Court of Appeals for Veterans Claims calls for Oral Argument
In August, CCK presented at an oral argument before the United States Court of Appeals for Veterans Claims in Washington, D.C. The case involved a Veteran client’s very severe knee disability. The Court called the case to oral argument to answer the question of whether a veteran receiving compensation for a knee injury under diagnostic codes 5257, recurrent subluxation or lateral instability, and 5261, limitation of extension, can receive an additional award under 5258, dislocated semilunar cartridge, or 5259, for symptomatic removal of semilunar cartilage.
The Board denied the Veteran a separate, additional rating under 5259 for his symptomatic cartridge disability because it decided that grant would be “pyramiding.” To “pyramid” means to compensate a Veteran for the same symptoms twice. The Board found that the Veteran’s ratings under diagnostic code 5257 for instability and 5261 for limitation of extension already compensated the Veteran for his popping, locking, pain, grinding, and swelling. Therefore, the Board found that it was not allowed to give the Veteran another rating under 5259 because he was already compensated for those symptoms.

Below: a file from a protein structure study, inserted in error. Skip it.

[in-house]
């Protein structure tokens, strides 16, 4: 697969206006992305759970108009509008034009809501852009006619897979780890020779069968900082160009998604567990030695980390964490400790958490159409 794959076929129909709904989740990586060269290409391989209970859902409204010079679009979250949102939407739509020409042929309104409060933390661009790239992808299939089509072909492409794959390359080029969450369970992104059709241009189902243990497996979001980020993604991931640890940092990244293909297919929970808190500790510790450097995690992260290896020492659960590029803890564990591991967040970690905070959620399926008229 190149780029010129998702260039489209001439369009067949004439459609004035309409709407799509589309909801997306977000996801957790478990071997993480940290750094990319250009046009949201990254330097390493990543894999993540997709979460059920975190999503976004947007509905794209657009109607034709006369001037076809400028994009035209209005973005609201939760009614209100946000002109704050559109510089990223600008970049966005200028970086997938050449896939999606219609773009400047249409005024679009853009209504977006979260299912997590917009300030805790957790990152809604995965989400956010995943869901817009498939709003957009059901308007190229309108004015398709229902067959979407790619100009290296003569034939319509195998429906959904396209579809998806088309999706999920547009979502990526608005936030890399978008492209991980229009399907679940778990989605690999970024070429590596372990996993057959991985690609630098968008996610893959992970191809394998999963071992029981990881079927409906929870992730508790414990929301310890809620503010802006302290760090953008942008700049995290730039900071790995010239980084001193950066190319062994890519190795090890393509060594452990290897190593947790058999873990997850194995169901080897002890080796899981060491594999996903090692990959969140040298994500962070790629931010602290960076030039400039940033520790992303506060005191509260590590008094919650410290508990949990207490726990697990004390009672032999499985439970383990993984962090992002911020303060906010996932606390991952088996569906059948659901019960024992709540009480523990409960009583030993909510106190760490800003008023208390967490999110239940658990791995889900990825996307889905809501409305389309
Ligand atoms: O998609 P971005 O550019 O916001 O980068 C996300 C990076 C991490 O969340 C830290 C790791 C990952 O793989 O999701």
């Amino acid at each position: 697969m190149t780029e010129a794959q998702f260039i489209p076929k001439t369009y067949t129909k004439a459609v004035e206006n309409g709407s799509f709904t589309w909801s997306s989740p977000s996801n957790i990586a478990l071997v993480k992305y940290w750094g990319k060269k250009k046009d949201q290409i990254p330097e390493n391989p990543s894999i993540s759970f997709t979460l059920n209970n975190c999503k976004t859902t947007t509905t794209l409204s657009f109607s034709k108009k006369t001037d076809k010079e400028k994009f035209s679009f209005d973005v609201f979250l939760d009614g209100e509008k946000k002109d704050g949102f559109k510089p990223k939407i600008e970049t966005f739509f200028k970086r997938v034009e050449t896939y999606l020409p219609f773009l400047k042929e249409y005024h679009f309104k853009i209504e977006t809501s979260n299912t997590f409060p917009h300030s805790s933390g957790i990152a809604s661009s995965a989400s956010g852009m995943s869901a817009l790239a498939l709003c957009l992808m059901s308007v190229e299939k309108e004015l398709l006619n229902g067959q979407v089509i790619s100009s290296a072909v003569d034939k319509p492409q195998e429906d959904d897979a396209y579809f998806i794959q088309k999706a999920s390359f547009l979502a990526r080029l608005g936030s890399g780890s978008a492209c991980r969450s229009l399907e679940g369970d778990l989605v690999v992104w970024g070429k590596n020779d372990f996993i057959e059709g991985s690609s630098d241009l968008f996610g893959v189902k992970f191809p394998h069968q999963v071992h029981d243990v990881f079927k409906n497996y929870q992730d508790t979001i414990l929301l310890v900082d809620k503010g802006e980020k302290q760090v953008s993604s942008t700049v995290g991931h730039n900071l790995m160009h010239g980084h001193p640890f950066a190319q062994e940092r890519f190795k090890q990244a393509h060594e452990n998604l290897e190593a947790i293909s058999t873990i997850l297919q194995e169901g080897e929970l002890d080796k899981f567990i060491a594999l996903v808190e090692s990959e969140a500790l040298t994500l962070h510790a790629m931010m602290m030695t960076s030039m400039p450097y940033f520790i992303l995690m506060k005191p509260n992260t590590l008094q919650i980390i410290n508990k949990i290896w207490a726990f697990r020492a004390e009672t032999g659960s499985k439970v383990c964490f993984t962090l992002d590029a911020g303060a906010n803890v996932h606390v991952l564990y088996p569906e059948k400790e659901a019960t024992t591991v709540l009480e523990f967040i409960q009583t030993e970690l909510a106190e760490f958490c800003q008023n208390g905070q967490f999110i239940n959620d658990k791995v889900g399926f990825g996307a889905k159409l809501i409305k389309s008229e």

CCK’s oral argument to the Court: veteran’s severe knee disability warrants separate ratings
CCK argued that the Veteran is entitled to three separate ratings for his severe knee disability under diagnostic codes 5257, 5261, and 5259. Specifically, CCK argued that a separate additional 10% rating under 5259 would not be pyramiding because there are no overlapping symptoms. CCK argued that the Court should be looking at the symptoms the Veteran currently has as a result of his severe knee disability.
The Veteran is rated for severe instability of his knee under 5257 because he falls every day. That alone should warrant his 30% rating. The Veteran is also rated under 5261 for his anatomical limitation of extension—how far he can extend his leg. CCK argued that the other symptoms of his knee disability (popping, locking, grinding, pain, and swelling), which the Board found were related to his cartilage disability, were unaccounted for in his other rating. Because of that, a separate rating under 5259 to account for those symptoms should be awarded. Without the rating under 5259 the Board committed legal error because it failed to rate the Veteran at the higher level possible for his disability to which he was entitled.